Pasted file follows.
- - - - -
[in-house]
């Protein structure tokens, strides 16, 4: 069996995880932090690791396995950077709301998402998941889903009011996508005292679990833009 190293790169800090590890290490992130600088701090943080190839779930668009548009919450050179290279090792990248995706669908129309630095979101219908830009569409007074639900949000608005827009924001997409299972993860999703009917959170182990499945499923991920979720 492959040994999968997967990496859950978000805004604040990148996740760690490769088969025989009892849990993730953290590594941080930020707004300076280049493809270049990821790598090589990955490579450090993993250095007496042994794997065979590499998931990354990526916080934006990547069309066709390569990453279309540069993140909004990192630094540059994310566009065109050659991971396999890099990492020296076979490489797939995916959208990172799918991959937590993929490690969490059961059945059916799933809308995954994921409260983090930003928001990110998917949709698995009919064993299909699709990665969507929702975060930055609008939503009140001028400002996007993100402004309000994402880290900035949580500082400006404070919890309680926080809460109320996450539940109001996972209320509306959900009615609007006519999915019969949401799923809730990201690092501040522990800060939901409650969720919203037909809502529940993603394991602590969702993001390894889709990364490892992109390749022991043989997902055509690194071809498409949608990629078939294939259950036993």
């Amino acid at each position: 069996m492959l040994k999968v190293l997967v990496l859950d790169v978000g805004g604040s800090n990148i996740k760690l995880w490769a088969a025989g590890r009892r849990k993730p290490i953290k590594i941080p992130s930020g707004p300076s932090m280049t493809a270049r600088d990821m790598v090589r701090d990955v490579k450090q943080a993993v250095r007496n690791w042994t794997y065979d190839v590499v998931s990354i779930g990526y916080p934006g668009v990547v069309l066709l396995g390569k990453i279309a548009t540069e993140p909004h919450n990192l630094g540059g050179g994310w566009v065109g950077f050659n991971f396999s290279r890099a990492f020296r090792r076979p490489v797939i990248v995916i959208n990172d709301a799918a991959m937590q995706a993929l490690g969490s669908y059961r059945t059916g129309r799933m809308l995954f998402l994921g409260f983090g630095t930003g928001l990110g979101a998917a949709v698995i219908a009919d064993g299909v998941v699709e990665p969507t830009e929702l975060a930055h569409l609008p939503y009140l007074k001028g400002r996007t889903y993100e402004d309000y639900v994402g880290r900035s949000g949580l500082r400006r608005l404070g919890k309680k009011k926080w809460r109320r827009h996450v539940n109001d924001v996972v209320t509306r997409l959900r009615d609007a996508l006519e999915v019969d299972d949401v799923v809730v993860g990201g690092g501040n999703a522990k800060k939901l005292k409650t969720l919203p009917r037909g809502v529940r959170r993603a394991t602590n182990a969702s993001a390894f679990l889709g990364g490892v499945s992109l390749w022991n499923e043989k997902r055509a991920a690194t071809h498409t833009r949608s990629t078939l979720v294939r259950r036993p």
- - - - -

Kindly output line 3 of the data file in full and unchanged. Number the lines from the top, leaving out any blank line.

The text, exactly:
């Amino acid at each position: 069996m492959l040994k999968v190293l997967v990496l859950d790169v978000g805004g604040s800090n990148i996740k760690l995880w490769a088969a025989g590890r009892r849990k993730p290490i953290k590594i941080p992130s930020g707004p300076s932090m280049t493809a270049r600088d990821m790598v090589r701090d990955v490579k450090q943080a993993v250095r007496n690791w042994t794997y065979d190839v590499v998931s990354i779930g990526y916080p934006g668009v990547v069309l066709l396995g390569k990453i279309a548009t540069e993140p909004h919450n990192l630094g540059g050179g994310w566009v065109g950077f050659n991971f396999s290279r890099a990492f020296r090792r076979p490489v797939i990248v995916i959208n990172d709301a799918a991959m937590q995706a993929l490690g969490s669908y059961r059945t059916g129309r799933m809308l995954f998402l994921g409260f983090g630095t930003g928001l990110g979101a998917a949709v698995i219908a009919d064993g299909v998941v699709e990665p969507t830009e929702l975060a930055h569409l609008p939503y009140l007074k001028g400002r996007t889903y993100e402004d309000y639900v994402g880290r900035s949000g949580l500082r400006r608005l404070g919890k309680k009011k926080w809460r109320r827009h996450v539940n109001d924001v996972v209320t509306r997409l959900r009615d609007a996508l006519e999915v019969d299972d949401v799923v809730v993860g990201g690092g501040n999703a522990k800060k939901l005292k409650t969720l919203p009917r037909g809502v529940r959170r993603a394991t602590n182990a969702s993001a390894f679990l889709g990364g490892v499945s992109l390749w022991n499923e043989k997902r055509a991920a690194t071809h498409t833009r949608s990629t078939l979720v294939r259950r036993p």